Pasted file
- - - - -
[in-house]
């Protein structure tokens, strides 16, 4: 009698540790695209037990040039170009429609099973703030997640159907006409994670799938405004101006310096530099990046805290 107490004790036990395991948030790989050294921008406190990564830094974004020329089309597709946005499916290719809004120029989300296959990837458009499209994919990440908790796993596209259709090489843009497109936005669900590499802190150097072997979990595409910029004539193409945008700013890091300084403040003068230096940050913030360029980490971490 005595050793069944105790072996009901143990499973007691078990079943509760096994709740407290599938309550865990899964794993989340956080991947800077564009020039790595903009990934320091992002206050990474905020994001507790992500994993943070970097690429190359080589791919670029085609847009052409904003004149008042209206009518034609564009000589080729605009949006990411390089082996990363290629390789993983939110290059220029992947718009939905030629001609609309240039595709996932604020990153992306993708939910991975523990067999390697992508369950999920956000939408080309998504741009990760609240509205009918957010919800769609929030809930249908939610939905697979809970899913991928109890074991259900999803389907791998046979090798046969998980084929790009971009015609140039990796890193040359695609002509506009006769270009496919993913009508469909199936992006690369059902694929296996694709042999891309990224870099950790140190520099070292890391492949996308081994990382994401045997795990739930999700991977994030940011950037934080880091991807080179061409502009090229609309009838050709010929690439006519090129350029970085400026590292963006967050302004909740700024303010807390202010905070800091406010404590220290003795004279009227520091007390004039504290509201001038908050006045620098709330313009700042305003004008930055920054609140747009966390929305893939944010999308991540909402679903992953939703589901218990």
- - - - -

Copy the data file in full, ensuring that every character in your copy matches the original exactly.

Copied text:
[in-house]
């Protein structure tokens, strides 16, 4: 009698540790695209037990040039170009429609099973703030997640159907006409994670799938405004101006310096530099990046805290 107490004790036990395991948030790989050294921008406190990564830094974004020329089309597709946005499916290719809004120029989300296959990837458009499209994919990440908790796993596209259709090489843009497109936005669900590499802190150097072997979990595409910029004539193409945008700013890091300084403040003068230096940050913030360029980490971490 005595050793069944105790072996009901143990499973007691078990079943509760096994709740407290599938309550865990899964794993989340956080991947800077564009020039790595903009990934320091992002206050990474905020994001507790992500994993943070970097690429190359080589791919670029085609847009052409904003004149008042209206009518034609564009000589080729605009949006990411390089082996990363290629390789993983939110290059220029992947718009939905030629001609609309240039595709996932604020990153992306993708939910991975523990067999390697992508369950999920956000939408080309998504741009990760609240509205009918957010919800769609929030809930249908939610939905697979809970899913991928109890074991259900999803389907791998046979090798046969998980084929790009971009015609140039990796890193040359695609002509506009006769270009496919993913009508469909199936992006690369059902694929296996694709042999891309990224870099950790140190520099070292890391492949996308081994990382994401045997795990739930999700991977994030940011950037934080880091991807080179061409502009090229609309009838050709010929690439006519090129350029970085400026590292963006967050302004909740700024303010807390202010905070800091406010404590220290003795004279009227520091007390004039504290509201001038908050006045620098709330313009700042305003004008930055920054609140747009966390929305893939944010999308991540909402679903992953939703589901218990």